Sunday, February 1, 2009

Q&A: Siddha-identity in everyday life: Harmonizing siddha-deha with ordinary activities

Q: I have been wondering how one harmonizes one's siddha-identity with "ordinary" activities like bathing, eating, going to the toilet etc. Or is that a kind of mental switch, like during bhajan I am X gopi (siddha-deha), then I turn into Y das (sadhaka-deha) and do my ordinary activities until its bhajan time again? How can I meditate upon myself as a perfected, spiritual entity while being sick, driving a car, using my mobile phone or arguing with the boss in the office etc.?

A:  In his Bhakti-rasamrita-sindhu, Sripad Rupa Goswamipad presents the famous two-fold division of seva to be undertaken by those who seek to follow the raga-marga:

sevA sAdhaka-rUpeNa siddha-rUpeNa cAtra hi |
tad-bhAva-lipsunA kAryA vraja-lokAnusArataH || brs 1.2.295

"Serving in the sadhaka-form, as well as in the siddha-form, engaged in activities while desiring the mood of the residents of Vraja, following in their wake."

The external sadhaka-life is to be undertaken while emulating the example of the Goswamis of Vrindavan, engaged in the varieties of devotional services led by sravana, kirtana, archana and so forth. These activities are classified as svAbhISTa-bhAva-sambandhi, or as having a direct relationship with one's desired feelings. These activities, even though undertaken in the external body, lead one to the identity within. Therefore, there is no essential conflict between the two realms in which service has been undertaken.

Such activities of devotional service are also known as svarUpa-siddha-bhakti, or acts that are inherently devotional by their nature. This classification has been presented in contrast to saGga-siddha-bhakti, or elements that attain the quality of devotion through contact with devotion, and aropa-siddha-bhakti, or activities over which the quality of devotion is superimposed, and that are therefore considered to be akin to bhakti.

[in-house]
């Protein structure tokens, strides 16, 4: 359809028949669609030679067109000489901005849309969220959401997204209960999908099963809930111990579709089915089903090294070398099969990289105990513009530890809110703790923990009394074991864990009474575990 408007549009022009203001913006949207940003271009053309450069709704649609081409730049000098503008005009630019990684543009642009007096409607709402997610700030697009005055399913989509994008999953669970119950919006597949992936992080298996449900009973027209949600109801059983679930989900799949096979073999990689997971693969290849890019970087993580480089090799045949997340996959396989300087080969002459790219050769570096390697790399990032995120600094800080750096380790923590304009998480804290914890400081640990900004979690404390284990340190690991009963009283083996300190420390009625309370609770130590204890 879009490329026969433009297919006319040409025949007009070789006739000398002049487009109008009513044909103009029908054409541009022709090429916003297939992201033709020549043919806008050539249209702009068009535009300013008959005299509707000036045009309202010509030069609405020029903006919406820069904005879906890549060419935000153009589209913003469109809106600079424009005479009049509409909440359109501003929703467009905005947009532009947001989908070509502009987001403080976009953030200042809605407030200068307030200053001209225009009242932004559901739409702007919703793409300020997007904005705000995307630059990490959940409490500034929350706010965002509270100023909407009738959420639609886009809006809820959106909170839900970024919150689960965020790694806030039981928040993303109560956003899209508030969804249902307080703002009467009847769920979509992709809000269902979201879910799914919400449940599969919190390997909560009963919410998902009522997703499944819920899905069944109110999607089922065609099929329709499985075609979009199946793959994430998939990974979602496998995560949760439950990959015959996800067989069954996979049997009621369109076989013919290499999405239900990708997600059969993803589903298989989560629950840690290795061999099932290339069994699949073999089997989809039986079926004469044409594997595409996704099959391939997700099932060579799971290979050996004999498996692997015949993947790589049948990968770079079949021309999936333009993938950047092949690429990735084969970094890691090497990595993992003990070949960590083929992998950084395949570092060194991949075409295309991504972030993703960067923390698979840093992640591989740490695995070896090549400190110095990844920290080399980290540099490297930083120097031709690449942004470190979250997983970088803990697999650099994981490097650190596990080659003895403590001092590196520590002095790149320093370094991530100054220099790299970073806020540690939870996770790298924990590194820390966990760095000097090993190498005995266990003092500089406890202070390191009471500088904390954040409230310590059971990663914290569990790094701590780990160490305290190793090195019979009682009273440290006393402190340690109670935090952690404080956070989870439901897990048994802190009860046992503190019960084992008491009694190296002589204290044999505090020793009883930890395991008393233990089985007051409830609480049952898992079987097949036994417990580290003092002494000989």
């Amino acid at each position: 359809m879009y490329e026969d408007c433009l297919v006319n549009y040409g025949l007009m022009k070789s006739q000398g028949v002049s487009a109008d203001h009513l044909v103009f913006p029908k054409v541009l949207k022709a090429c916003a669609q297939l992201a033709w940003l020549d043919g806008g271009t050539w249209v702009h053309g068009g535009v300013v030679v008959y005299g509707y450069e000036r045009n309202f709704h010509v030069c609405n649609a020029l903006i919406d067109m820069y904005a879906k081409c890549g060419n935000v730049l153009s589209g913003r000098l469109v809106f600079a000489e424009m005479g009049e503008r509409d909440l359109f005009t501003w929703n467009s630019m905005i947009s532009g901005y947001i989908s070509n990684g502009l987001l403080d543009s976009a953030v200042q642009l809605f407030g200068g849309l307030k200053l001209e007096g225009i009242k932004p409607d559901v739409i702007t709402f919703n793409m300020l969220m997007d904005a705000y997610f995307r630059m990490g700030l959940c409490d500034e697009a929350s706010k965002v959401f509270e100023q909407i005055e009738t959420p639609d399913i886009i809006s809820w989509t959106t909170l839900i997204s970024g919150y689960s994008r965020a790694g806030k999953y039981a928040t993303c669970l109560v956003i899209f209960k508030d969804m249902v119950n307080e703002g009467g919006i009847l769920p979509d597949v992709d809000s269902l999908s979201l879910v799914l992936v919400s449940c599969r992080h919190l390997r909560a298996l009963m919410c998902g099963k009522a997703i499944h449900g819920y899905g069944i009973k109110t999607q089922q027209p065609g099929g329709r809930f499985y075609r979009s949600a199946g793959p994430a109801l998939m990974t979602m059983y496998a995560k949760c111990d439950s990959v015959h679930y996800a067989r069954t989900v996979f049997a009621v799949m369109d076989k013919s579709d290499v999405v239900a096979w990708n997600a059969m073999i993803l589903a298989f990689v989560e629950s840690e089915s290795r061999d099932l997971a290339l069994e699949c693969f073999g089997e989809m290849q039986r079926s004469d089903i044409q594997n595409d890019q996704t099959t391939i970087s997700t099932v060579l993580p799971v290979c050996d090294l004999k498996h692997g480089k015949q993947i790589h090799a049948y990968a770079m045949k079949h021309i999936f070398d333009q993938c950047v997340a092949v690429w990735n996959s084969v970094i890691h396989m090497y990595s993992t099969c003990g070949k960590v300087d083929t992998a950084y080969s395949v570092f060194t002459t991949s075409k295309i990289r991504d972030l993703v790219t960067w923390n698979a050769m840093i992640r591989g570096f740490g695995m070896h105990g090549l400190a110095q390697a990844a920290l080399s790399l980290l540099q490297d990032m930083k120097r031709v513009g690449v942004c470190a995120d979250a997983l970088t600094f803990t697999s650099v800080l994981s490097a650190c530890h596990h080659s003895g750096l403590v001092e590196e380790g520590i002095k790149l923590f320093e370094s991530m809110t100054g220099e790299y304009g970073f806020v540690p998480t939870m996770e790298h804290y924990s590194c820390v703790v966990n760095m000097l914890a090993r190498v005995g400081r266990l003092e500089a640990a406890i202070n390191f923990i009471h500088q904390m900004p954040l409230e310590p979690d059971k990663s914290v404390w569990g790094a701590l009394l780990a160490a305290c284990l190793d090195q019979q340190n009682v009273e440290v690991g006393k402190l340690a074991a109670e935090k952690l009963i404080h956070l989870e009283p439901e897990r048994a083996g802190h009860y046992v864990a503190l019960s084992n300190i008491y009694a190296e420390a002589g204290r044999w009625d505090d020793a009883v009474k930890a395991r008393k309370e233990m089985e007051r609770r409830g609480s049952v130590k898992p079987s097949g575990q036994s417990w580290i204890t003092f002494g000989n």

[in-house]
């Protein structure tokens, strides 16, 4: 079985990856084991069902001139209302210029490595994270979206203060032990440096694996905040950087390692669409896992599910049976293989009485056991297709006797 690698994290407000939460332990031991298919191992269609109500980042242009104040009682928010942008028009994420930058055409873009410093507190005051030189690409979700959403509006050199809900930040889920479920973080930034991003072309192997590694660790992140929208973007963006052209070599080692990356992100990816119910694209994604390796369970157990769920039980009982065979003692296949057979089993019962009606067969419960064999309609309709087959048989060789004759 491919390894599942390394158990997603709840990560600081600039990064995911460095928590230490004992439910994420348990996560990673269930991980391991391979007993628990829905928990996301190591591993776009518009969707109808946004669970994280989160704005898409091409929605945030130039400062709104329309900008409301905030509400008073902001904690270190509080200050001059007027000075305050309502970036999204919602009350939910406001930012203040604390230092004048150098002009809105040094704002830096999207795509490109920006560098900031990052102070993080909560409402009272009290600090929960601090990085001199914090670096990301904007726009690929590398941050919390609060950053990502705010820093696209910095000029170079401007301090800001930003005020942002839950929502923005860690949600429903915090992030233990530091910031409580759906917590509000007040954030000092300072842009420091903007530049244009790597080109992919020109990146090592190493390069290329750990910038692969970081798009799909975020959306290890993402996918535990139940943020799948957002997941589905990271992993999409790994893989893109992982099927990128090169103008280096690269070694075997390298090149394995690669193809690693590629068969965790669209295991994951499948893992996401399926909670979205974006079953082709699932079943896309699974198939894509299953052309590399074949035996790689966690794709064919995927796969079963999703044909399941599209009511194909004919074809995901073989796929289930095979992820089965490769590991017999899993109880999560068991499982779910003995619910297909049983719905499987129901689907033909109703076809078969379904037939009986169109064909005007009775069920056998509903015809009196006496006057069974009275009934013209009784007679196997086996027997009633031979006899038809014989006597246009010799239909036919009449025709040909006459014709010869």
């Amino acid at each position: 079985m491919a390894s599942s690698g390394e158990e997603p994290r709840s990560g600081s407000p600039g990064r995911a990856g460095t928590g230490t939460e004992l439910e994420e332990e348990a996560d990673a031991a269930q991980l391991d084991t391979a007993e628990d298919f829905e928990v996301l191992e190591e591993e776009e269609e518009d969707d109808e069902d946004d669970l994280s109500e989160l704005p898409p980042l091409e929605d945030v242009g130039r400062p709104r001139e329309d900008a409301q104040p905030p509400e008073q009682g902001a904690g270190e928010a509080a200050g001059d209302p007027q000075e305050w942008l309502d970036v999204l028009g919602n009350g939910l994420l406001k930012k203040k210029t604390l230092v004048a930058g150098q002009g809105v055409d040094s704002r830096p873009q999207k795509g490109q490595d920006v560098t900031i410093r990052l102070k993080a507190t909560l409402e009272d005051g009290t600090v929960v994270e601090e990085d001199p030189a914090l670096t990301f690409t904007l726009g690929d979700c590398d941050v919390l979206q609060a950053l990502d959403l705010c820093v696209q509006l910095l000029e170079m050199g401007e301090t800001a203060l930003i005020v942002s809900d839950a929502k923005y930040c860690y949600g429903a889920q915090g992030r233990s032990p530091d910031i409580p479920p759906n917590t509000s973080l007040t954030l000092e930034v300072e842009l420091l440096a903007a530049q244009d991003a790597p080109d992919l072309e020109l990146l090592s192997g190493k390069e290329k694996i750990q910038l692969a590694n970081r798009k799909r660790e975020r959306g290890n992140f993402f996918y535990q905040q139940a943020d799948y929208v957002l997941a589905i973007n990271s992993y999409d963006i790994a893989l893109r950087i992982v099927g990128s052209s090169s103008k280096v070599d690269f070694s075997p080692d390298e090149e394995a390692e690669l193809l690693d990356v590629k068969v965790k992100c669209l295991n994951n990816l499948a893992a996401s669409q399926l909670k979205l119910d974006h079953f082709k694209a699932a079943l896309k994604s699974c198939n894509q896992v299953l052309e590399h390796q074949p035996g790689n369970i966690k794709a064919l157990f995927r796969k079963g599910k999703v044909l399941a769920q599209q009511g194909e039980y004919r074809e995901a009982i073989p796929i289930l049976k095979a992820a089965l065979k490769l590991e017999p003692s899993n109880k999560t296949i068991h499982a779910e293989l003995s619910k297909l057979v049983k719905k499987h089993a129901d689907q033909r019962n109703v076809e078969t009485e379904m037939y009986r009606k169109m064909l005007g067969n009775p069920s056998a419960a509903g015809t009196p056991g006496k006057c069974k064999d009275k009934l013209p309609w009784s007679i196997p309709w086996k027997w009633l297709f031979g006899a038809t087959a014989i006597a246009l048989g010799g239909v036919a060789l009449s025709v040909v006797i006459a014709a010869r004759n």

The quality for kindling inner revelation that is inherent in activities of svarUpa-siddha-bhakti lacks in the two other categories. Activities such as maintaining one's livelihood through work in the society, and thereby maintaining one's facility for devotional services, are generally known as aropa-siddha-bhakti, or activities that become devotional through superimposition. The activities are not devotional in and of themselves, their quality is transformed after the event through the devotee's internal spirit of offering and surrender.

Though elements of aropa-siddha-bhakti are also helpful, and indeed a necessity at a certain stage, they must begin to withdraw as one enters into the world of siddha-rUpa-sevA. Lacking a direct connection with the transcendent realm in which the seva is to take place, they have a great potential for distracting the mind. Some elevated souls are able to transmutate even worldly activities into direct acts of devotion through the power of their smarana, remaining aloof from external influence. However, most sadhakas will find that such external activities will prove to be obstacles in the practice of smarana.